Presentation on theme: "Chapter 7 Interest Groups and Political Parties. Defining Interest Groups and Political Parties What is an Interest Group? an organized group of individuals."— Presentation transcript:
Defining Interest Groups and Political Parties What is an Interest Group? an organized group of individuals who share common goals or objectives who attempt to influence policymakers in all three branches of government, and at all levels What is a political party? a group of activists who organize to win elections, to operate the government and to determine public policy
Types of Interest Groups Economic Interest Groups – groups formed to promote economic interests Business Interest Groups – business and trade organizations that attempt to influence government policy to their benefit Agricultural Interest Groups- advocate for farm interests enjoy disproportionate influence Labor Interest Groups – groups that represent the working class interests Public Employee Unions – interest groups that represent employees of governments, including the American Federation of State, County, and Municipal Employees (AFSCME) and teachers Interest Groups of Professionals – interest groups that advocate for professional associations, like the American Bar Association and the American Medical Association
Types of Interest Groups (cont.) Environmental Interests – groups that advocate for pro-environmental policies, including the Sierra Club, the National Audubon Society and the Nature Conservancy Public Interest Groups – groups that advocate the interests of the collective, overall community Single Interest Groups – narrowly focused interest groups Foreign Governments
Interest Group Strategies Direct Techniques –Lobbying - meeting officials and attempting to convince of your position on an issue; Lobbying also entails – Ratings – scoring legislators based on their votes in congress, then making interested constituents aware of those scores – Campaign Assistance – providing workers for political campaigns
Interest Group Strategies (cont.) Indirect Techniques – Generating Public Pressure – trying to influence the government by using public opinion on an issue – Using Constituents as Lobbyists shotgun approach means having large numbers of constituents act in concert by writing, emailing, phoning or sending postcards to a legislator rifle approach involves having an influential constituent contact a legislator on a particular issue
PAC Growth, 1977 to Present SOURCE: Federal Election Commision, 2001.
PAC Contributions to Congressional Candidates, 1986 to 2000 Millions of Dollars SOURCE: Federal Election Commision, 2002.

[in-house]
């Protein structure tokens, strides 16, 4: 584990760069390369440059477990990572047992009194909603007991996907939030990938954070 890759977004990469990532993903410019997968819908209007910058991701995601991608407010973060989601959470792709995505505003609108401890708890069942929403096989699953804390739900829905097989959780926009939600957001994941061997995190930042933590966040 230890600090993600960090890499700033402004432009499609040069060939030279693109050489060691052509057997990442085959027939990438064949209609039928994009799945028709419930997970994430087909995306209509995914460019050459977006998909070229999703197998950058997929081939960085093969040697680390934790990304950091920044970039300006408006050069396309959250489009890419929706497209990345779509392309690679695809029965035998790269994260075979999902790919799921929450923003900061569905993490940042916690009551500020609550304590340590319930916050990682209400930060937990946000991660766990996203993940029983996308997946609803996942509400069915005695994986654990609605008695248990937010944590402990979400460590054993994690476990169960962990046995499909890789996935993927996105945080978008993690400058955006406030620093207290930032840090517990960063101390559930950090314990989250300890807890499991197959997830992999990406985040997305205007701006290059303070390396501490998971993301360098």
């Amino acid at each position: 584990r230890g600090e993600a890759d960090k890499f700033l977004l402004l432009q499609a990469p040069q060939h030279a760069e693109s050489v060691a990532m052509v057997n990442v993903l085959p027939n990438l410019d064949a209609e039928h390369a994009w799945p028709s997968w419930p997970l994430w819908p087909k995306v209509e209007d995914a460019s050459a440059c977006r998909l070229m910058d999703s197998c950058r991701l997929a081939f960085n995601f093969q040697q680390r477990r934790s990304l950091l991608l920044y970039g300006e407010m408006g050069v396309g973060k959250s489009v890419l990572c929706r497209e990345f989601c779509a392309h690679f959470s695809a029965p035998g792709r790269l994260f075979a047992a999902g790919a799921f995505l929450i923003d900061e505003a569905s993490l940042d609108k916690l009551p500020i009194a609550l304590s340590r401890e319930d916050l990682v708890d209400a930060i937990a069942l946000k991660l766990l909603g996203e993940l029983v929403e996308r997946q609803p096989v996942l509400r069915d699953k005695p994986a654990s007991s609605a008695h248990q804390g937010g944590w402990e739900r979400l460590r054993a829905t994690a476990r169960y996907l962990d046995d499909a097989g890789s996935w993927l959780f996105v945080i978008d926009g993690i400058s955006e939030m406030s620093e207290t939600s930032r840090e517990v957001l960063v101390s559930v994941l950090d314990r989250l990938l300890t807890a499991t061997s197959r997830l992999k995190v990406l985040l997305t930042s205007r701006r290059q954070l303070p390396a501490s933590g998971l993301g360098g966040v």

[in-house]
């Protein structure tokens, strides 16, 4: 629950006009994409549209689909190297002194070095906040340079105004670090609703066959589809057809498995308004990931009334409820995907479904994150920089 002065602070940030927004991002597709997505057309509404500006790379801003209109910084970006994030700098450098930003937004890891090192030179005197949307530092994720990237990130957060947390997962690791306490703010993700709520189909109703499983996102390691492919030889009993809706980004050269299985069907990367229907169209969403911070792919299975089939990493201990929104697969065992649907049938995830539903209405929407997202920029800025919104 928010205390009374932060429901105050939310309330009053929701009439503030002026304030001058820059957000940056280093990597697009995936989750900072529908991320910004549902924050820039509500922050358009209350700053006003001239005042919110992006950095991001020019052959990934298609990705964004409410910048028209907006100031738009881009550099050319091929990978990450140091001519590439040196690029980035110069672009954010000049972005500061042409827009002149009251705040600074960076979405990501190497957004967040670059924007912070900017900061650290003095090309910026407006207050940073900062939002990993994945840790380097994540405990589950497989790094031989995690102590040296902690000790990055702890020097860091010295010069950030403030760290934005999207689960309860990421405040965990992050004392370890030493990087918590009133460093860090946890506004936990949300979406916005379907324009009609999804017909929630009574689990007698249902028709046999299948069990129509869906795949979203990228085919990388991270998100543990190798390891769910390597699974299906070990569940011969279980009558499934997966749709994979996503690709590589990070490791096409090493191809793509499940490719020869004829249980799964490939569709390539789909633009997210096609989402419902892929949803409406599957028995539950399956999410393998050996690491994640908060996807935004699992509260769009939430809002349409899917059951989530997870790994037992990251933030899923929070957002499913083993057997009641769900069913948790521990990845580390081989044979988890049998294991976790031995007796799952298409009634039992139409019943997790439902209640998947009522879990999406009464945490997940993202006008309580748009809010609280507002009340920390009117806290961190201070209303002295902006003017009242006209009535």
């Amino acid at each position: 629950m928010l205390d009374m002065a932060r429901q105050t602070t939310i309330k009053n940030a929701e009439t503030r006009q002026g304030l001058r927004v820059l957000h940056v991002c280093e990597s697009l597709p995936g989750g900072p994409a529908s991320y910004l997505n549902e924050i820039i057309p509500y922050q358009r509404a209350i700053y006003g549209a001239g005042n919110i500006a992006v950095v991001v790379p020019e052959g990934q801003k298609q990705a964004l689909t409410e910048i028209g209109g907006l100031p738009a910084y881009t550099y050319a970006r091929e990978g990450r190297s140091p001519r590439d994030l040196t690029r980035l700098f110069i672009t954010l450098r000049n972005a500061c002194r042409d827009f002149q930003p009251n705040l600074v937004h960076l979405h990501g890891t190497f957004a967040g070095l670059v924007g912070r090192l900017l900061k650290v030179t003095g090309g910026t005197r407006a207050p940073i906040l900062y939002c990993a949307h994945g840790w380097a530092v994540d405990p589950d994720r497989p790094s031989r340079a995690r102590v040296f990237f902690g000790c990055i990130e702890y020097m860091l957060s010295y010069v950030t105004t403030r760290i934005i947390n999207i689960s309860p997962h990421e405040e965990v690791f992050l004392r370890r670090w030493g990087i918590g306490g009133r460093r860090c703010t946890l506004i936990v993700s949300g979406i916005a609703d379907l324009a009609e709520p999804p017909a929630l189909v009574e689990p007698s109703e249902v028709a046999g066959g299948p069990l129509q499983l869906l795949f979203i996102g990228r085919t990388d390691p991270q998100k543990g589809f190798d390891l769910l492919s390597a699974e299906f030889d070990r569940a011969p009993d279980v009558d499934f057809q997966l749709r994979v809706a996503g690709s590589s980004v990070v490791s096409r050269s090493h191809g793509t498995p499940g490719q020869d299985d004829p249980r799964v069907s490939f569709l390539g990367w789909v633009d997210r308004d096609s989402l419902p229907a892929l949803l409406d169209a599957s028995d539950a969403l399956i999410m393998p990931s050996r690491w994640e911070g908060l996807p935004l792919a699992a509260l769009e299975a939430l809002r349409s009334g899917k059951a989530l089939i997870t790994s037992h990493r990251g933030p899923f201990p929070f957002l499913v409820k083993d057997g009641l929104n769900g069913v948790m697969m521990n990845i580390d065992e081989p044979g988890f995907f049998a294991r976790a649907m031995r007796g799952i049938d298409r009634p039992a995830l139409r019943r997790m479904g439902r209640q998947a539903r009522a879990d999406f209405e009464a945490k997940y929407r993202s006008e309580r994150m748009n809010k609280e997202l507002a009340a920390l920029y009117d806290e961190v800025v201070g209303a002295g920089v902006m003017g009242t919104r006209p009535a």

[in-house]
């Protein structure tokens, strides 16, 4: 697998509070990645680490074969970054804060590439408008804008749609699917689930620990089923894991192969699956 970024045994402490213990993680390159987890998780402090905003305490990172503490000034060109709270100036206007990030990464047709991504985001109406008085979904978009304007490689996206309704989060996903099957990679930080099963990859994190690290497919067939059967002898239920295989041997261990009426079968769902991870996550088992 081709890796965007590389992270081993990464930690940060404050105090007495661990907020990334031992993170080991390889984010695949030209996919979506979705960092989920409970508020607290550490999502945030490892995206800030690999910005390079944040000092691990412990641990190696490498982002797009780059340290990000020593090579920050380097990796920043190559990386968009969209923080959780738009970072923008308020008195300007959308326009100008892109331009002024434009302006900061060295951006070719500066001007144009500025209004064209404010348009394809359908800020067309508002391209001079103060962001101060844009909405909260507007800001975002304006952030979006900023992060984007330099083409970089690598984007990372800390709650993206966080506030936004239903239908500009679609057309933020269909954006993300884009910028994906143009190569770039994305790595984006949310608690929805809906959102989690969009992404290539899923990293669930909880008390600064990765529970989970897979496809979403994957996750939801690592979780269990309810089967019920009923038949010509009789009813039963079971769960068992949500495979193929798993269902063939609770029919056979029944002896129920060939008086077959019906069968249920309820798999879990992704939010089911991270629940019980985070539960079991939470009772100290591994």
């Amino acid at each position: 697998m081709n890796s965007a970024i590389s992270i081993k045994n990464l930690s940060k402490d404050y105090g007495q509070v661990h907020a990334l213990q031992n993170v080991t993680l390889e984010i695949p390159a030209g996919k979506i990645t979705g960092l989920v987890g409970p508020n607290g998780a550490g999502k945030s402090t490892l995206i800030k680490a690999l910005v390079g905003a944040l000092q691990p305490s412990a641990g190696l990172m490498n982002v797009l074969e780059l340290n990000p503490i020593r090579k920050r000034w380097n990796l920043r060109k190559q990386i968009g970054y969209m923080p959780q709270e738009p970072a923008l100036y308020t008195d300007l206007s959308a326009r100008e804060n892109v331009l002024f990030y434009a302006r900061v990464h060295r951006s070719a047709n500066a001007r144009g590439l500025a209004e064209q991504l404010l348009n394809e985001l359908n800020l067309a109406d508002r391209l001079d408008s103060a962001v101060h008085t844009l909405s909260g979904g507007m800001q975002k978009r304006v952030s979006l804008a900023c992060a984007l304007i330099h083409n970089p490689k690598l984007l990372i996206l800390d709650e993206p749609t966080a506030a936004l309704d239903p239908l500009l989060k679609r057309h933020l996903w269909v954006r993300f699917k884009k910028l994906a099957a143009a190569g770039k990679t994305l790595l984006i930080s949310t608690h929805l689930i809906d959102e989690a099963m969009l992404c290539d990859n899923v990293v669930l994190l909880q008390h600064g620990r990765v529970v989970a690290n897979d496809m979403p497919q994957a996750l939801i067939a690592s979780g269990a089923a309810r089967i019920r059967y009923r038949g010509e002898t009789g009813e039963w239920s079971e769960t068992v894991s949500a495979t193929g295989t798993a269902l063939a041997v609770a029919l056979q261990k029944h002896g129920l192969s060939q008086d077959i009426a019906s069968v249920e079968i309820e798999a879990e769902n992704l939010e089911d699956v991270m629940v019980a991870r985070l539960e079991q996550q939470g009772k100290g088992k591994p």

Attempts at Regulating Lobbyists Legislative Reorganization Act of 1946 provided for public disclosure failed because it did not have an enforcement mechanism Some regulations on lobbying passed in 1995-96 include defining “lobbyist” as anyone who spends 20 percent of his/her time lobbying members of congress, congressional staffs, or executive branch officials requiring lobbyists to register with the Secretary of the House or clerk of the Senate requiring semiannual reports on the nature of lobbying activities
Functions of Political Parties in the United States Recruiting candidates for public office Organizing and running elections Presenting alternative policies to the electorate Accepting responsibility for operating the government Acting as the organized opposition to the party in power
The Theoretical Structure of the American Political Party County Committees Precinct and Ward Organizations (including active, paid, and unpaid workers) Party Members (those who vote the party ticket) State Conventions and Committees National Convention (including a national chairperson and a national committee) National Party Organization State Party Organization Local Party Organization
Why Has the Two Party System Endured? historical foundations of the system (the dichotomous nature of early American conflict) self-perpetuation of parties the winner-take all electoral system The state and federal laws favoring the two party system
Minor Parties in the U.S. Current Minor Parties –Usually enduring parties have a strong ideological foundation at odds with the majority mindset –Examples include the Libertarian Party, the Green Party Splinter Parties- most successful minor parties have been splinter parties, parties that broke from a major party often, minor parties’ platforms are adopted by major parties sometimes minor party candidates can have an impact on the outcome of an election
Hot Links to Selected Internet Resources: Book’s Companion Site: http://politicalscience.wadsworth.com/schmidtbrie f2004 http://politicalscience.wadsworth.com/schmidtbrie f2004 Wadsworth’s Political Science Site: http://politicalscience.wadsworth.com http://politicalscience.wadsworth.com The Internet Public Library: http://www.ipl.org/ref/AON http://www.ipl.org/ref/AON Democratic National Committee: http://www.democrats.org/index.html http://www.democrats.org/index.html Republican National Committee: http://www.gop.org http://www.gop.org